• IP & MAC Addresses
  • Computer Hostname
  • Name & Location
  • Email Address & Username
  • Badge Information
  • Employee ID Number

deepwatch Protections

deepwatch has completed a rigorous data impact assessment and is in certified compliance with the Payment Card Industry’s Data Security Standards (PCI DSS) version 3.2 for processing cardholder data. Additionally, deepwatch maintains Service Organization Control (SOC) 2 Type 2 reports, free of exceptions, for the Confidentiality, Availability, and Security Trust Services Criteria.

deepwatch also undertakes rigorous measures to lessen risk and exposure in terms of personal data. deepwatch manages data access and management in accordance with PCI DSS v3.2 requirements 8.1.1 through 8.1.8. GDPR Article 35 (Data Protection Impact Assessment) requires that a limited pool of people with access to the data can be used to help demonstrate the “proportionality” of the processing operations. As such, deepwatch restricts electronic access by using multi-factor authentication, restricts access to only those who require it, and restricts physical access to buildings and infrastructure using advanced access management hardware and software.

deepwatch utilizes Cloud Service Providers (CSP) with isolated Virtual Private Clouds (VPCs) for each customer. deepwatch employees connect to the production network through secure IPSEC Virtual Private Network (VPN) tunnels from both the Denver, Colorado and Saint Petersburg, Florida Security Operations Center (SOC) locations. Customer data transmitted on the network is encrypted over TLS connections, while data at rest is encrypted utilizing volume-based or object-based encryption. Key Management for encryption is handled by CSP’s Key Management Service (KMS).

Additional Measures

deepwatch undertakes numerous steps to secure data and lessen risk in terms of data leakage and exposure. GDPR Article 32 requires Data Processors and Data Controllers to implement protocols and measures that determine an acceptable level of data security for the organization processing the data. deepwatch undertakes the following added steps to reduce risk in terms of data exposure for GDPR and assure an enhanced level of security.

  1. Utilizes the Center for Internet Security (CIS) benchmarks for system hardening procedures.
  2. Secures log forwarding by encrypting the communication with signed certificates and monitoring the proper functioning of Splunk Forwarders.
  3. Utilizes multi-factor role-based access authentication.
  4. Secures browser configurations and encrypted web communications and traffic.
  5. Monitors the use of Splunk and detects anomalies as you would with any other critical service.
  6. Utilizes strong passwords compliant with PCI DSS v3.2 requirements.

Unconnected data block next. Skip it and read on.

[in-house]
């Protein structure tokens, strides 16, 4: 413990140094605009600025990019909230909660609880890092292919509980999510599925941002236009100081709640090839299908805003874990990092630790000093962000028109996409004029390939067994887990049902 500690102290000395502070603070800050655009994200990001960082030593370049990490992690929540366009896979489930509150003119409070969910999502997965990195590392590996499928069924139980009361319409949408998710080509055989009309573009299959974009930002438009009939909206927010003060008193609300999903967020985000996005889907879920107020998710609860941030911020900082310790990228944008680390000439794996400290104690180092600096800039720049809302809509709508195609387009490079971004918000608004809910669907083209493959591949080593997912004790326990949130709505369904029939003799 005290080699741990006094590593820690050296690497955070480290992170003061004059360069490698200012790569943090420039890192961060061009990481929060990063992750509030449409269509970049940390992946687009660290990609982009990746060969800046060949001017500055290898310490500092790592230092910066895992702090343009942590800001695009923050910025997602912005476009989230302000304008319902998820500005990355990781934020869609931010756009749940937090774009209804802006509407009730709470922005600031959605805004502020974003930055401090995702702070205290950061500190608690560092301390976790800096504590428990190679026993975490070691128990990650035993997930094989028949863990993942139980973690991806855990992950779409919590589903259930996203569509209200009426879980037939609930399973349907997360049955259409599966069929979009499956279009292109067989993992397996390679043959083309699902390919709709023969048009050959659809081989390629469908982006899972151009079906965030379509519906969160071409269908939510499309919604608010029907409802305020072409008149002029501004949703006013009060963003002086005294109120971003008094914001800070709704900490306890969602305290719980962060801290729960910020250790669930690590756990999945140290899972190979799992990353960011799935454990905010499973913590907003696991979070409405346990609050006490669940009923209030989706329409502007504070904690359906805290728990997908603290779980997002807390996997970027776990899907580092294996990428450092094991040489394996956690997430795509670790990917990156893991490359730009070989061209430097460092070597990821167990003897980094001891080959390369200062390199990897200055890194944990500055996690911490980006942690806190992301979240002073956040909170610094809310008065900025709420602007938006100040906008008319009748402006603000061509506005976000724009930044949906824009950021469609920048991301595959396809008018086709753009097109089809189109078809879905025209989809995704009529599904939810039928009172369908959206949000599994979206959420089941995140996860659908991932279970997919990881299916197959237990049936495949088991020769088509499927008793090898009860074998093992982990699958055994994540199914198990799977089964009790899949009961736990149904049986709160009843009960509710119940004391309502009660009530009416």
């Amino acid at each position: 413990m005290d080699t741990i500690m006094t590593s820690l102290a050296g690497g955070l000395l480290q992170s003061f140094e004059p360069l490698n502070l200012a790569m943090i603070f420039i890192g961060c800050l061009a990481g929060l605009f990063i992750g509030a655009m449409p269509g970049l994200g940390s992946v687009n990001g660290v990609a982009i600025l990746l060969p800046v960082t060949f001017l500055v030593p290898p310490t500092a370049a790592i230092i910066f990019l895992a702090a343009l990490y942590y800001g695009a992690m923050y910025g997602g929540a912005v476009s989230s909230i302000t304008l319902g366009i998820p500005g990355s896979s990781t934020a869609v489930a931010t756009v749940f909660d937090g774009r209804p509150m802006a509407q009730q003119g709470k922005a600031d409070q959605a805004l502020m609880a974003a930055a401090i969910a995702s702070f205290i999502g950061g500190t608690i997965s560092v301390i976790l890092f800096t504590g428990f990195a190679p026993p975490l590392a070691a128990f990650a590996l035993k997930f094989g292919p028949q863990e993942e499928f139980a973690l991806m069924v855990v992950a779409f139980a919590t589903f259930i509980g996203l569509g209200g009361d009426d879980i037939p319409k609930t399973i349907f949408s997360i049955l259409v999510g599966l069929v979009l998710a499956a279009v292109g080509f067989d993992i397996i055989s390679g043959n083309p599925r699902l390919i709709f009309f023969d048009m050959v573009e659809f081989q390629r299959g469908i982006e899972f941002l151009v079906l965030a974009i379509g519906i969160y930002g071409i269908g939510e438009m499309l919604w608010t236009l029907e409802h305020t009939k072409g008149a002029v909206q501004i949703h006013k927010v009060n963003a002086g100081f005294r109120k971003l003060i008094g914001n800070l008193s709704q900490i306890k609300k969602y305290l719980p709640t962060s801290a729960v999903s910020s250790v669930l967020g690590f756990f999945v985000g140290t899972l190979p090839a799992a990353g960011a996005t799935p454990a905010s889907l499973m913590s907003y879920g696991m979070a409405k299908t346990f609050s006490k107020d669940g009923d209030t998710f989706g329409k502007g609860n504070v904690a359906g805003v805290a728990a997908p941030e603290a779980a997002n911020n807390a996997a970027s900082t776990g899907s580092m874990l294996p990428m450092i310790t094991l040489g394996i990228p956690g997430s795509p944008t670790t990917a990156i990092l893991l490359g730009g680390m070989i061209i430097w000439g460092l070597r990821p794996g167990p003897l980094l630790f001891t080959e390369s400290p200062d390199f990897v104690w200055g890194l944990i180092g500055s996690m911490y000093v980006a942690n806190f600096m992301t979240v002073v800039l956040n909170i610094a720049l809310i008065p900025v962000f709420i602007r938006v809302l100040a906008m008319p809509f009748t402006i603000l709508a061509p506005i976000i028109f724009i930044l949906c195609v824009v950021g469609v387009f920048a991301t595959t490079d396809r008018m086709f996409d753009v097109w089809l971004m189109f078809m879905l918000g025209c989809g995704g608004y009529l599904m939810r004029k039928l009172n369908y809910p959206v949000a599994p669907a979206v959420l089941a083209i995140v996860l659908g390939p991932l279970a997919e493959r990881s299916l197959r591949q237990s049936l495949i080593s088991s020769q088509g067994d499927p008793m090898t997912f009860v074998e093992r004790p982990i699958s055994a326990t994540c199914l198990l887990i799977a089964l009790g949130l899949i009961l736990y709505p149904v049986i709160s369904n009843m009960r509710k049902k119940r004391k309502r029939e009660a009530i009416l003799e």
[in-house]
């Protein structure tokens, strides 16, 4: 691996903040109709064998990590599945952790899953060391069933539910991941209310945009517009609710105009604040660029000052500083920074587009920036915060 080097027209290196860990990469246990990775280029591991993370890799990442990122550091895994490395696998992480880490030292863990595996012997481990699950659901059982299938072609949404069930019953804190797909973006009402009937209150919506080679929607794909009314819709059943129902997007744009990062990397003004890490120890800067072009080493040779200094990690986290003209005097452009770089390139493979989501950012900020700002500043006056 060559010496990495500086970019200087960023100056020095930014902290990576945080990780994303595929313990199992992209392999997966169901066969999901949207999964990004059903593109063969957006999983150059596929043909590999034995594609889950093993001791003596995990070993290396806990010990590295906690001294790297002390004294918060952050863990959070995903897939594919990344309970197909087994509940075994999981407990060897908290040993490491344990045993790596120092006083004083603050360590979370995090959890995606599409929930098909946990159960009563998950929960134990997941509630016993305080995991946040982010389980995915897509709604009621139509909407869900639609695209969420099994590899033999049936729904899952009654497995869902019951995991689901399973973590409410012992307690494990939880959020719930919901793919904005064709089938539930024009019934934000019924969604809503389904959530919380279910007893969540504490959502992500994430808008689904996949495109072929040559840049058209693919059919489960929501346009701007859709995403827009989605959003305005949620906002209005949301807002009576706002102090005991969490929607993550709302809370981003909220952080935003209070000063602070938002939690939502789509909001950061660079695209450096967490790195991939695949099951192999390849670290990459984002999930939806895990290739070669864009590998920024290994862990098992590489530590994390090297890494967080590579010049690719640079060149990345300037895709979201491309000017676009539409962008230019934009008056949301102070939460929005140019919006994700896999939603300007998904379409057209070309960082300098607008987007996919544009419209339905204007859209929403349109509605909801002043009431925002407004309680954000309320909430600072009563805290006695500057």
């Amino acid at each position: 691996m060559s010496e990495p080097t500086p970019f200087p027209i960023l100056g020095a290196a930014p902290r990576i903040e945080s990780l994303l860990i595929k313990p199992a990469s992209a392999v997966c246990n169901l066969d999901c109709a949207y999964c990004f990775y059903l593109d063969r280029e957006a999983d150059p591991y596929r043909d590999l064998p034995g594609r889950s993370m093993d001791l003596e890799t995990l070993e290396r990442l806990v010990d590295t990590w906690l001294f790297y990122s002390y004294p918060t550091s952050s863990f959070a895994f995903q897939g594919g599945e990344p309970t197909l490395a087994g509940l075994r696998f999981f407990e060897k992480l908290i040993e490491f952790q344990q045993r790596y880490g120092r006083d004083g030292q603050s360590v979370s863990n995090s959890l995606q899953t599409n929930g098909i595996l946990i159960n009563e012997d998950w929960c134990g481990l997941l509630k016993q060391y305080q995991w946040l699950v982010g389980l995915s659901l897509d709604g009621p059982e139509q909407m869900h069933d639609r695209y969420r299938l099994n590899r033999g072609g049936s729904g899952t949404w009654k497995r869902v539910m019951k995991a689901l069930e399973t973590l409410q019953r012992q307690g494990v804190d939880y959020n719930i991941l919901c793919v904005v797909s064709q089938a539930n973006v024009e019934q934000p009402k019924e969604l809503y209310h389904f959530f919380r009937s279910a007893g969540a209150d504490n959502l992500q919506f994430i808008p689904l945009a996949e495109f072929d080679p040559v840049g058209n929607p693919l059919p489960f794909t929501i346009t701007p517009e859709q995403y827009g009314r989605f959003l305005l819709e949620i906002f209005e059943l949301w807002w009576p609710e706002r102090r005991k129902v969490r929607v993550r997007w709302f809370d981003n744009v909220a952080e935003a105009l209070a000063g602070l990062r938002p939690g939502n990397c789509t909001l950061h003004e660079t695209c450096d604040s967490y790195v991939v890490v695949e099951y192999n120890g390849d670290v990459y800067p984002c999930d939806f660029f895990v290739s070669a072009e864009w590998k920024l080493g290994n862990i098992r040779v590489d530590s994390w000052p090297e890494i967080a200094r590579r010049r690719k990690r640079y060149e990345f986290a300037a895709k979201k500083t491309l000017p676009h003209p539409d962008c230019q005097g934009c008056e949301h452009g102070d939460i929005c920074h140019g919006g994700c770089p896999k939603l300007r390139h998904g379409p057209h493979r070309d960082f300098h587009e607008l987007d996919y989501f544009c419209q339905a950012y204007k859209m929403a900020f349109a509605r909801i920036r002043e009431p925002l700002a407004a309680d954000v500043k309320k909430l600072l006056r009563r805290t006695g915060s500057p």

deepwatch Data Retention

Customer log data is maintained for the duration explicitly stated on the deepwatch Order Form executed by both deepwatch and the customer. Standard deepwatch log data retention is one year, with approximately three (3) months online in hot/warm storage, with the remainder stored in cold storage within CSP object storage. All data at rest is encrypted utilizing one of the strongest block ciphers available – 256-bit Advanced Encryption Standard (AES-256), leveraging CSP’s KMS. CSP KMS provides increased security for encryption keys, by preventing access to humans, never storing them in plaintext, and only utilizing them in memory. Each customer volume (hot/warm) or object (cold) is encrypted with a unique key, which is deleted upon the destruction of the volume or object store. Since the encryption key is destroyed, even if the data could be accessed it could not be decrypted.

deepwatch Sub-Processor

deepwatch utilizes ServiceNow’s Incident Module for ticketing functionality. As a result, the aforementioned personal data may be included within tickets hosted by ServiceNow. ServiceNow provided the following statement regarding their GDPR compliance,

“At ServiceNow, we believe that the GDPR is an important step towards strengthening data protection laws across the European Union and enabling individual privacy rights. This is why ServiceNow is committed to being GDPR‑compliant across our cloud services when enforcement begins on May 25, 2018.

We have recently updated our data processing addendum (DPA) in compliance with the requirements set forth in the GDPR.  Our DPA also gives our customers contractual assurances that personal data can be lawfully transferred from the European Economic Area to the ServiceNow services. For more information about our DPA, please review the FAQ here.”

Further information regarding ServiceNow’s GDPR compliance is available here.

Data Protection Officer

deepwatch maintains a PECB Certified Data Protection Officer (DPO).

[ Home ]